PushMatic, Sylvania – Zinsco, and Stab-Lok breaker panels are considered to be unsafe. We recommend a qualified electrician evaluate their condition. Over time fuse panels, circuit breakers, and circuit panels will deteriorate, wear out and become obsolete. We are not aware of any official time span. However, there are signs to look for.
Any service panel over 50 years old should be replaced, in our opinion. Houses built 50 or more years ago usually have 60 or 100 amp services, and the load put on these older components often exceeds their design capacity.
Many houses built before 1970 did not have central air conditioning, and microwaves weren’t even available, refrigerators were 18 cubic feet, and no one had more than one television set. Fast forward to today’s requirements, and we find 200 amp service is the most common, with larger homes requiring 300 or 400 amp services.
We recommend fuse panels be replaced because technology has passed them by.
Here are some of the breaker panel manufacturers that have had problems over the years and require the attention of a qualified electrician.
Pushmatic breakers were manufactured from the 1960s to the 1980s and were among the early manufacturers of circuit breakers.
- Pushmatic used a thermal break design (modern breakers use thermal and electromagnetic designs
- Pushmatic breakers may become hard to trip and reset as they age
- Pushmatic breakers also used an indicator that often broke, leaving the status of the breaker in doubt
For more information on Pushmatic
Federal Pacific Electric
Federal Pacific Electric, more commonly referred to as “FPE STAB-LOK” breakers, were manufactured from the 1960s to the 1980s and have since gone out of business.
- FPE breakers may become hard to trip and reset as they age
- FPE breakers may not disconnect when placed in the off position
- FPE breakers may not trip when an overcurrent situation occurs, leading to fires
- Early FPE panels were crowded and compact, leading to issues of overheating
Red tipped breakers that operate outboard of the panel box are indicators of a Stab-Lok panel.
For more information on Stab-Lok https://structuretech1.com/fpe-stab-lok-panels-are-hazardous/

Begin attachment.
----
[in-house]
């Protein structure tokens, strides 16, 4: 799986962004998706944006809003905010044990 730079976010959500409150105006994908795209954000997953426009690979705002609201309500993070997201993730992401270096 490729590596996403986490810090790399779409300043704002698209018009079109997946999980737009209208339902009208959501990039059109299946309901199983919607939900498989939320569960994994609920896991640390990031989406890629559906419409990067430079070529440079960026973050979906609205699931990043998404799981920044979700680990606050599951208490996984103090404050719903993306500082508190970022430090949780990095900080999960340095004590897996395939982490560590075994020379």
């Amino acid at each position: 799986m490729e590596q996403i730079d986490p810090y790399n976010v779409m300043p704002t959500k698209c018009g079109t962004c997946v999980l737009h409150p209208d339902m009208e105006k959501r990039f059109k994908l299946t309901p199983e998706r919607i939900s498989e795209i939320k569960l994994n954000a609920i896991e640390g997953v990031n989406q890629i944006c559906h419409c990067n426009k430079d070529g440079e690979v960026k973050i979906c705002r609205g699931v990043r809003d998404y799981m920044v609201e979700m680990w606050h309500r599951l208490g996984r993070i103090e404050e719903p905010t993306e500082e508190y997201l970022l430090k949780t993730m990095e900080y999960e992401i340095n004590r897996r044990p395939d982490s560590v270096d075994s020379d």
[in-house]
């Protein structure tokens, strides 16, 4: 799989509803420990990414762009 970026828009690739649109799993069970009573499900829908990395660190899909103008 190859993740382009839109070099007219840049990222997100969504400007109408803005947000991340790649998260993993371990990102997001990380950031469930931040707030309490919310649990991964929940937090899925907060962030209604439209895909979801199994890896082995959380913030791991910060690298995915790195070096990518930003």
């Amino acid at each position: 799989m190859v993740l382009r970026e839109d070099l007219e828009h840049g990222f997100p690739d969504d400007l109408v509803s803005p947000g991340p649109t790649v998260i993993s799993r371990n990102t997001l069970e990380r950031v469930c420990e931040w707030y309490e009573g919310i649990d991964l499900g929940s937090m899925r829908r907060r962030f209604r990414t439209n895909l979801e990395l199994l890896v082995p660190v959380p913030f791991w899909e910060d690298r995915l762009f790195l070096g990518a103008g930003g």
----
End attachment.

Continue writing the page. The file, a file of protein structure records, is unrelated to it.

GTE-Sylvania purchased the Zinsco brand and continued to manufacture it under the GTE-Sylvania brand until the mid-1980s.
- Zinsco/GTE-Sylvania breakers have experienced arcing and overheating
- Zinsco/GTE-Sylvania breakers may fail to trip due to over current conditions
- Zinsco/GTE-Sylvania breakers may fail to disconnect when placed in the off position
Zinsco/GE-Sylvania panels usually have multi-colored breakers. The best way to identify the panel is to look for a name either stamped or printed on the outside or inside of the hinged access door.
for additional information on Zinsco panels http://www.ismypanelsafe.com/zinsco.php
Pushmatic GE Sylvania or Zinsco and Pushmatic panels are obsolete
One common problem with all three brands of breakers and panels is using an aluminum bus for mounting the breakers in the panel itself. Changes to the alloys used have improved the performance of modern panels; however, these three were not upgraded and are considered dangerous, and a consensus is that replacement is the best option.
In all fairness, not all breaker panels manufactured by these companies were defective. If you suspect you have one of these panels, we recommend having them inspected by a qualified electrician familiar with the specific panels and their problems.
Pushmatic GE Sylvania or Zinsco and Stab-Lok replacement breakers
Replacement breakers are available online for all three panels; however, these are usually new/old stock or imported knock-offs. Before you invest any money in replacement breakers, we strongly recommend you consult with a qualified electrician about replacing the outdated and possibly dangerous panel.
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